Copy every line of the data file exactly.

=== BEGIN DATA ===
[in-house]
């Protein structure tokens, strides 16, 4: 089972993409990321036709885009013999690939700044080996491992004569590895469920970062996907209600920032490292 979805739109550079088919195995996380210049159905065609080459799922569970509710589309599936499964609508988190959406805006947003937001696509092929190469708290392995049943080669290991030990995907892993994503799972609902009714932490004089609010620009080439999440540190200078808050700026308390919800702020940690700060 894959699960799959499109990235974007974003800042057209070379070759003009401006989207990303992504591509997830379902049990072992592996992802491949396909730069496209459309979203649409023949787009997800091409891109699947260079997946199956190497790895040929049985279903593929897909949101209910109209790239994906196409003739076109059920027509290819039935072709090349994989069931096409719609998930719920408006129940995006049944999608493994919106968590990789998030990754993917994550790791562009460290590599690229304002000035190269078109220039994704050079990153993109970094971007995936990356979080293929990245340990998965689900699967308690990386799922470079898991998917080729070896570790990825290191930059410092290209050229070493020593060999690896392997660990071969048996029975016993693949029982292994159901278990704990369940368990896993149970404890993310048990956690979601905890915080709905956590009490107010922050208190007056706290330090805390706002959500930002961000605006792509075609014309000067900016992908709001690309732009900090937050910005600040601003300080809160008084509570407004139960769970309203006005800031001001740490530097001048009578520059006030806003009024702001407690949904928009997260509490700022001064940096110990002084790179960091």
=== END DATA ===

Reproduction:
[in-house]
């Protein structure tokens, strides 16, 4: 089972993409990321036709885009013999690939700044080996491992004569590895469920970062996907209600920032490292 979805739109550079088919195995996380210049159905065609080459799922569970509710589309599936499964609508988190959406805006947003937001696509092929190469708290392995049943080669290991030990995907892993994503799972609902009714932490004089609010620009080439999440540190200078808050700026308390919800702020940690700060 894959699960799959499109990235974007974003800042057209070379070759003009401006989207990303992504591509997830379902049990072992592996992802491949396909730069496209459309979203649409023949787009997800091409891109699947260079997946199956190497790895040929049985279903593929897909949101209910109209790239994906196409003739076109059920027509290819039935072709090349994989069931096409719609998930719920408006129940995006049944999608493994919106968590990789998030990754993917994550790791562009460290590599690229304002000035190269078109220039994704050079990153993109970094971007995936990356979080293929990245340990998965689900699967308690990386799922470079898991998917080729070896570790990825290191930059410092290209050229070493020593060999690896392997660990071969048996029975016993693949029982292994159901278990704990369940368990896993149970404890993310048990956690979601905890915080709905956590009490107010922050208190007056706290330090805390706002959500930002961000605006792509075609014309000067900016992908709001690309732009900090937050910005600040601003300080809160008084509570407004139960769970309203006005800031001001740490530097001048009578520059006030806003009024702001407690949904928009997260509490700022001064940096110990002084790179960091």